Brown stuff, white stuff yes


Blue stuff, pink stuff, yellow stuff. What's that?

There are many differences between American and British attitudes toward food, of course, but one that stands out to me in particular is the attitude toward sweeteners. As a diabetic, I must be constantly alert to the ingestion of refined sugars (and a whole lot of other things as well).

In American restaurants, coffee shops, and other eateries, blue stuff and pink stuff (Equal and Sweet'N Low, respectively) are ubiquitous, and even yellow stuff (Splenda) is becoming more widely available.

In British eateries, there is white stuff and brown stuff aplenty (white sugar and brown sugar). It can be found on every table, either in a small bowl or in long, narrow paper tubes. Watch any Brit sit down with a cup of tea, and they ladle spoonful after spoonful of sugar into their cup. All sing: A spoon full of sugar makes the medicine go down, the medicine go down, the medicine go down....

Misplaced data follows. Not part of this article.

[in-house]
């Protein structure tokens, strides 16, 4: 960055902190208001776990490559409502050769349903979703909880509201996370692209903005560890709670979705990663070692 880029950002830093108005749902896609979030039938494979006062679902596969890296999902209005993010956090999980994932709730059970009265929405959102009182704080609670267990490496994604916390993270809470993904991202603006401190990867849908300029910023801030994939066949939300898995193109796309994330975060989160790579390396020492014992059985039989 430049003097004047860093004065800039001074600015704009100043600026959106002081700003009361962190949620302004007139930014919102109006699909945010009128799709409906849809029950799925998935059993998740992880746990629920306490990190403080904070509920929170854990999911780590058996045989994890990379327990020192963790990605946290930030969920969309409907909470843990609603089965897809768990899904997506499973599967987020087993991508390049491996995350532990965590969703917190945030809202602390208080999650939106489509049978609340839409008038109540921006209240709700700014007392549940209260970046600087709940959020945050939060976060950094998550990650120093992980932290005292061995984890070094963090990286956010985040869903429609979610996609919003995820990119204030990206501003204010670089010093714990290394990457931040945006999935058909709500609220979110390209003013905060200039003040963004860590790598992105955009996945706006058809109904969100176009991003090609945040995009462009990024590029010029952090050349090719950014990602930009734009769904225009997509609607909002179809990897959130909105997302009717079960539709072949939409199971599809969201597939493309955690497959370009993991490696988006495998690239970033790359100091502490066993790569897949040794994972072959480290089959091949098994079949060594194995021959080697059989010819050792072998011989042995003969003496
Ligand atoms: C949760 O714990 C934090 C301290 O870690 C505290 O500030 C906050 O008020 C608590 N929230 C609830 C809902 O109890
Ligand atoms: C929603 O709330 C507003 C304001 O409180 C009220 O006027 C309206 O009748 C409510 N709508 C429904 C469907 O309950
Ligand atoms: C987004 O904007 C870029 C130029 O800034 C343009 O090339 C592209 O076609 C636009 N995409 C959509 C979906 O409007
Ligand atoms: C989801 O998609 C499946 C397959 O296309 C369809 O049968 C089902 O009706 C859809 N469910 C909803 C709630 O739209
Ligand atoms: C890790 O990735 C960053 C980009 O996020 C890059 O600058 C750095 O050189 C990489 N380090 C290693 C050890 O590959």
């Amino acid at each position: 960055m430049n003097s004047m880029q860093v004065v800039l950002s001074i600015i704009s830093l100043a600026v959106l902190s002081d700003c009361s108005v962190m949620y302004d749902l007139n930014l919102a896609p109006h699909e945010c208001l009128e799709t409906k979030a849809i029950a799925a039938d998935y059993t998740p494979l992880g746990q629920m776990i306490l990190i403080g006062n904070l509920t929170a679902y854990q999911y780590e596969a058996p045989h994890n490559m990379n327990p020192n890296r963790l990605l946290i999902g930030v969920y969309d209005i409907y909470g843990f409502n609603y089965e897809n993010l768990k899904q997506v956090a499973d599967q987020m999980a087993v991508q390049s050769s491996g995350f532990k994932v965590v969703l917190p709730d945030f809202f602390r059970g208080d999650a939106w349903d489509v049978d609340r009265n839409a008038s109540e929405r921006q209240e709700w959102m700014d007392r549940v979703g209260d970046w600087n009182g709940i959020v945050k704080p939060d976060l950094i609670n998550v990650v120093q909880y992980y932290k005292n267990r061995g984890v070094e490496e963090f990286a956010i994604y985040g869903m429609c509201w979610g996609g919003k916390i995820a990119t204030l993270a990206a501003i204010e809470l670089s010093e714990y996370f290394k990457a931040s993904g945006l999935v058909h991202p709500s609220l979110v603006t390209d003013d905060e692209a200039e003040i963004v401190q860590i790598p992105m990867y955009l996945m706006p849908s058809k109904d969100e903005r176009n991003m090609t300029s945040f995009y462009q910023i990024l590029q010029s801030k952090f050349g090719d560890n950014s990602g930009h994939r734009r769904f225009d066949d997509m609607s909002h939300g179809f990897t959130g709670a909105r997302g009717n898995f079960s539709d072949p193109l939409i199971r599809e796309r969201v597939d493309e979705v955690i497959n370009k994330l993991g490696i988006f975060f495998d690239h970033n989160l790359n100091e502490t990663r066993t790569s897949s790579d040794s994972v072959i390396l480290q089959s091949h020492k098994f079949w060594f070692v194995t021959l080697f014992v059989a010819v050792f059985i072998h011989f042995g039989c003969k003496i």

But look around for artificial sweetener and you are likely to come up empty handed. You can ask, and if you are lucky, someone will rummage about on the shelves somewhere and come up with a packet or two, each packet containing a single, small, white tablet of something. More likely, your inquiry will be met with puzzlement, as in, I know the word 'artificial', and I know the word 'sweetener', but I have no idea what you're asking about, you silly Yank.


Yesterday afternoon, for example, I stopped in a small cafe for a late lunch and ordered a ham and cheese sandwich and a pot of tea. When I asked the waitress who brought my tea about artificial sweetener — "You know, pink stuff, blue stuff, Equal, Sweet'N Low, ..." — she apologized and ran off to consult with the other waitress. The second came to hear this odd request for herself and then went off to rummage, but found nothing. "Sorry."

As I was about to surrender and spoon sugar into my cup, the first waitress hurried by, "Wait, wait, just a moment, please!" She disappeared into the rain and re-emerged a minute later with a little push-button dispenser labeled "Sweetex."

"Oh, thank you very much, indeed!" I pushed the button, and it dispensed from the bottom a tiny hard dot of white something, certainly no more than two millimeters in diameter. I have no idea what it contains. Despite the European sensitivity to ingredients (as in foodstuffs imported from America), they are remarkably lackadaisical about labeling the contents of their own foods. How ironic. But, it did have the desired effect.